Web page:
Insertion sites in manual proximal phalanges of African apes and modern humans
Objectives The primary aim of this study was to describe the insertion sites of the ligaments holding theflexor digitorum profundusandsuperficialismuscles (flexor ridges) in proximal phalanges 2-5 of African apes and modern humans. To interpret differences in flexor ridge size based on general behavioral differences among taxa. Materials and methods We analyzed 3D models of manual proximal phalanges 2-5 from 29 gorillas (Gorilla beringeiandGorilla gorilla), 30 chimpanzees (Pan troglodytes)and 36 recent modern humans. Flexor ridges (mm(2)) were compared within and across genera. Results Gorillas and chimpanzees had larger flexor ridges for phalanges 2-4 than humans and this difference subsists when controlling for body size. Each genus had a unique insertion size pattern across the digits, with the most heterogeneous pattern found in chimpanzees, followed by humans, and lastly gorillas. These patterns corresponded strongly to the differences in the size of the phalanges within each genus, except for phalanx 5 in humans, which had a larger flexor ridge than expected. Discussion When comparing these genera, the flexor ridges signal differences between taxa that use their hands for manipulation and locomotion (gorillas and chimpanzees) and taxa that use them exclusively for manipulation (humans). This functional signal was also apparent in the PP5 of humans, whose larger FR may be indicating the high recruitment of this digit during forceful precision grip characteristic of humans.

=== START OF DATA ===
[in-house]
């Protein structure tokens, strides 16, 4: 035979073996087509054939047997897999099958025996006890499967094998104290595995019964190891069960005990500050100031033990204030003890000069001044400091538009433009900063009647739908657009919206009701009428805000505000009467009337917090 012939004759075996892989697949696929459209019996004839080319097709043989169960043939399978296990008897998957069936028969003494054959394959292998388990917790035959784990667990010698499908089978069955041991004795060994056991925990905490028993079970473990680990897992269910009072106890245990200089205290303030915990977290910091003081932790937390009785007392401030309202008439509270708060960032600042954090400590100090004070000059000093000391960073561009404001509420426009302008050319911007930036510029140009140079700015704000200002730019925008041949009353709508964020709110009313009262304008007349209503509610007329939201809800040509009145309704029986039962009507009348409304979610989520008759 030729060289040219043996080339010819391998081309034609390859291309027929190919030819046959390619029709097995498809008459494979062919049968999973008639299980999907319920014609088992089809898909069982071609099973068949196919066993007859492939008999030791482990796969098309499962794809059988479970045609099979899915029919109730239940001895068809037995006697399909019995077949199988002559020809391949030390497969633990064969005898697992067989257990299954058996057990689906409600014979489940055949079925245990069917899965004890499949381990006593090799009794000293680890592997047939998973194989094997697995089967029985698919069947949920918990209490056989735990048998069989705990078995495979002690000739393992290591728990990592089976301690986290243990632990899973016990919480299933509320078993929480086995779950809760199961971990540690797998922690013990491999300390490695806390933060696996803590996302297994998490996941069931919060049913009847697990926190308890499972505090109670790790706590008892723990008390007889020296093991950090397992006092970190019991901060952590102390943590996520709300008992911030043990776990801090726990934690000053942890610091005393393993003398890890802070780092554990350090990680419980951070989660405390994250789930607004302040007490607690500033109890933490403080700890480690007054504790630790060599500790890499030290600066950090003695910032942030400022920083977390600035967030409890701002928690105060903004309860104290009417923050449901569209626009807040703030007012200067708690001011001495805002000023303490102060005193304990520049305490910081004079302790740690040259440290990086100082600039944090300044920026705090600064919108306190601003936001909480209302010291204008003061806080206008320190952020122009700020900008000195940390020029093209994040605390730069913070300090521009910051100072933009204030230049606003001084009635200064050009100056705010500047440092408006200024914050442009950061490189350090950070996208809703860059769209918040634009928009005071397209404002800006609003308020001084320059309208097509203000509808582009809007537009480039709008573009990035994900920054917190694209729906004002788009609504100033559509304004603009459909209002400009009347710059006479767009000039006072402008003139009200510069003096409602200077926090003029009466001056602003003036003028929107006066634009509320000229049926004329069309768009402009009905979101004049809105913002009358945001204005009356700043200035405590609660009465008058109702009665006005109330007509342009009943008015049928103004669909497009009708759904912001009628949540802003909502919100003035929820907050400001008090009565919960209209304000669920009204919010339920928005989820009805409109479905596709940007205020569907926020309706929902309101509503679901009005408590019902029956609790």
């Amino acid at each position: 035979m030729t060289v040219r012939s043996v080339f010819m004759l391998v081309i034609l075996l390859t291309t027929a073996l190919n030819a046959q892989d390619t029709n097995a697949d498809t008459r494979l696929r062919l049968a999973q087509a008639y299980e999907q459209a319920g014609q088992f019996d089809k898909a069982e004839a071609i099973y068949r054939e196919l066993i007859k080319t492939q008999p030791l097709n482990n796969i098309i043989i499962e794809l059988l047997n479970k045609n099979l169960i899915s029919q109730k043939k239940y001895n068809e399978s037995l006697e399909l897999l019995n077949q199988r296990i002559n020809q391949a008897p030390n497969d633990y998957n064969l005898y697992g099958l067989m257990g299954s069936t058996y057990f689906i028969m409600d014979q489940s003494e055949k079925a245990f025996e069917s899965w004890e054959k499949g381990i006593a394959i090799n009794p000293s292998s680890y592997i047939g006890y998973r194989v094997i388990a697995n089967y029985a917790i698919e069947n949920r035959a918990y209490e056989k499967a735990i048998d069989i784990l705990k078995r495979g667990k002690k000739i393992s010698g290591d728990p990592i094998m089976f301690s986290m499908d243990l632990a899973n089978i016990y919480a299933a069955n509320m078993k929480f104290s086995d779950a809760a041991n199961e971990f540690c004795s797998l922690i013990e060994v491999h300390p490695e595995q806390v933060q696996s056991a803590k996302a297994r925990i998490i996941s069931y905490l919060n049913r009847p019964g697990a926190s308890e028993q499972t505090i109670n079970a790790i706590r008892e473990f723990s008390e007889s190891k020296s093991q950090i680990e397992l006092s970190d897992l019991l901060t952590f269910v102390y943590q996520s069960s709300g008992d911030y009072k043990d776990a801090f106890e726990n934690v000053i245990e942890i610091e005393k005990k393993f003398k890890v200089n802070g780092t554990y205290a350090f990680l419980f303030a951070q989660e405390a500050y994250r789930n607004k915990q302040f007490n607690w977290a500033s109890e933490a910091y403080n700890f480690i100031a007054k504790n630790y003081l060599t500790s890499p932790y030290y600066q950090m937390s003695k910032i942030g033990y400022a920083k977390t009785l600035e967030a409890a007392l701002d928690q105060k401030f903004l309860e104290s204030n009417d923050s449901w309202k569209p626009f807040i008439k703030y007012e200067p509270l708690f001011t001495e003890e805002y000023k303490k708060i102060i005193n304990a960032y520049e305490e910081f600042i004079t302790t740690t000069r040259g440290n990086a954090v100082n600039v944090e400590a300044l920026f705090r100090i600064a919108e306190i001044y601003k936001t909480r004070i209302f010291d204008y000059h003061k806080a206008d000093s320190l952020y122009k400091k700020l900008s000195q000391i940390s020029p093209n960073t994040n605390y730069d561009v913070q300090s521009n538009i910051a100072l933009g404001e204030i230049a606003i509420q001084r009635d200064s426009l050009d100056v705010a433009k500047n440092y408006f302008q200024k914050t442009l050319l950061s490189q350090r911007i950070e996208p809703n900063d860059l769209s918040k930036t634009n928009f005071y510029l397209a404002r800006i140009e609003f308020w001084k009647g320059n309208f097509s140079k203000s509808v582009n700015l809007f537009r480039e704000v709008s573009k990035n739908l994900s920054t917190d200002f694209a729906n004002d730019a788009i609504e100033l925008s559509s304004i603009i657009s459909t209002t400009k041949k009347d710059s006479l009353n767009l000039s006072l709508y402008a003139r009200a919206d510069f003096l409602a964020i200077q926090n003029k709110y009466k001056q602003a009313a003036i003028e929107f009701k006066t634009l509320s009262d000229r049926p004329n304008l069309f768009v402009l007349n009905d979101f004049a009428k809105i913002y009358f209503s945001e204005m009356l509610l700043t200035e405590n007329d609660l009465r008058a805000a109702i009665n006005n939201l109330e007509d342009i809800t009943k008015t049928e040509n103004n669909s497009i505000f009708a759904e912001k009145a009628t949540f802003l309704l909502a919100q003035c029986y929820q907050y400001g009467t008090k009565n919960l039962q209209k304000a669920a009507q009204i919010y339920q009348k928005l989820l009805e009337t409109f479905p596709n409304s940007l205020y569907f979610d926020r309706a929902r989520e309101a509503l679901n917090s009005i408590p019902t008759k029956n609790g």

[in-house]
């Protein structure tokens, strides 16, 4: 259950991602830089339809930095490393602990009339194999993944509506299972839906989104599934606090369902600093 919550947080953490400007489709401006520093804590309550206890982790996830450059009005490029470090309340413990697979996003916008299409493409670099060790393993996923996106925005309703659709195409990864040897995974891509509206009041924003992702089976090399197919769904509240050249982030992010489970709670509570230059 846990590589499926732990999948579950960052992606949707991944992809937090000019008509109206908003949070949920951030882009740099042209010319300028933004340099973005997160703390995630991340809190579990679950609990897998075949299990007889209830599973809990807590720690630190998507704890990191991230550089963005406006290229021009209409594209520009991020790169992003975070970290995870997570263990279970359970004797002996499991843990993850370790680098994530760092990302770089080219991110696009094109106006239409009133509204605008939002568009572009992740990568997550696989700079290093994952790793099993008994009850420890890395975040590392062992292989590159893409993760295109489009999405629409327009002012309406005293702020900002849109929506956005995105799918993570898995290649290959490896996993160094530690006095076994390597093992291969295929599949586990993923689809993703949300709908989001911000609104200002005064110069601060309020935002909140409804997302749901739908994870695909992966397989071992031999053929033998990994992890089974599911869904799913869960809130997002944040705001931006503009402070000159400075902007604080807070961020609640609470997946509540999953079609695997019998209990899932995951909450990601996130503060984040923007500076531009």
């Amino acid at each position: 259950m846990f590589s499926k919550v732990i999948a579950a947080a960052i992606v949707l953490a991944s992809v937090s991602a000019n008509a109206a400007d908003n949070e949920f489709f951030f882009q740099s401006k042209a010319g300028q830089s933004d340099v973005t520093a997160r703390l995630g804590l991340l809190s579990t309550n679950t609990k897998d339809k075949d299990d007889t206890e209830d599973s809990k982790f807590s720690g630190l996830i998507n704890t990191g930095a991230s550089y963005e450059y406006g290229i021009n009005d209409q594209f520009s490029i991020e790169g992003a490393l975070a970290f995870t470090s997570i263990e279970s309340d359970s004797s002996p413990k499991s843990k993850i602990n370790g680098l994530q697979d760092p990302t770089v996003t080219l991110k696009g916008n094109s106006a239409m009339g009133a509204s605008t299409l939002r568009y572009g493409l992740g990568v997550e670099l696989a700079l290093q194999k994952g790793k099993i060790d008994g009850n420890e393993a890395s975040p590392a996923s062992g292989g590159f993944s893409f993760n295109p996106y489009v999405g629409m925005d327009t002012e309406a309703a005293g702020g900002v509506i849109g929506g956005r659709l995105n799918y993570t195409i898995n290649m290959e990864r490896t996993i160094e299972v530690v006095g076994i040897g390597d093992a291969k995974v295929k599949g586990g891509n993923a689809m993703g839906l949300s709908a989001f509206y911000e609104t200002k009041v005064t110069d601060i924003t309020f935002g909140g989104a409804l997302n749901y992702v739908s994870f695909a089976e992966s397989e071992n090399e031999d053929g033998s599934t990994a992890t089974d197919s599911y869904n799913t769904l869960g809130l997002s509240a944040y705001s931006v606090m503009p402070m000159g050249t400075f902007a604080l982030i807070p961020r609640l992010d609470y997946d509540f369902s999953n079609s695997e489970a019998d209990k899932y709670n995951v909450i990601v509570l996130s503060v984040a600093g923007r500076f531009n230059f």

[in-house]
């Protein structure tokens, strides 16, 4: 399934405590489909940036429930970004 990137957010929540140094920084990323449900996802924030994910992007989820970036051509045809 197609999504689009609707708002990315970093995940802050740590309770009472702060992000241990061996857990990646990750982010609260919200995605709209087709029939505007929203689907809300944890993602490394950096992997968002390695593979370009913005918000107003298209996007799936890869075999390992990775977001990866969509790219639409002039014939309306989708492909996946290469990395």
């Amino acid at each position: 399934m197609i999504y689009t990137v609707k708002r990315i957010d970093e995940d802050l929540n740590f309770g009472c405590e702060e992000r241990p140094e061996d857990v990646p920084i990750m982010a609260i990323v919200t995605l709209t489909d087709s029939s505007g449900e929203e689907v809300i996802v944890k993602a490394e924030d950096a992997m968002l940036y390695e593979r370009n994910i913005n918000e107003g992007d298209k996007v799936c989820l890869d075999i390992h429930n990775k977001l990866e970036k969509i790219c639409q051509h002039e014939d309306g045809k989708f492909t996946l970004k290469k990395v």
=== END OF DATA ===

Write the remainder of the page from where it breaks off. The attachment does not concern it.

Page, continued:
|Título según WOS:||ID WOS:000559810000001 Not found in local WOS DB|
|Título de la Revista:||AMERICAN JOURNAL OF PHYSICAL ANTHROPOLOGY|
|Fecha de publicación:||2020|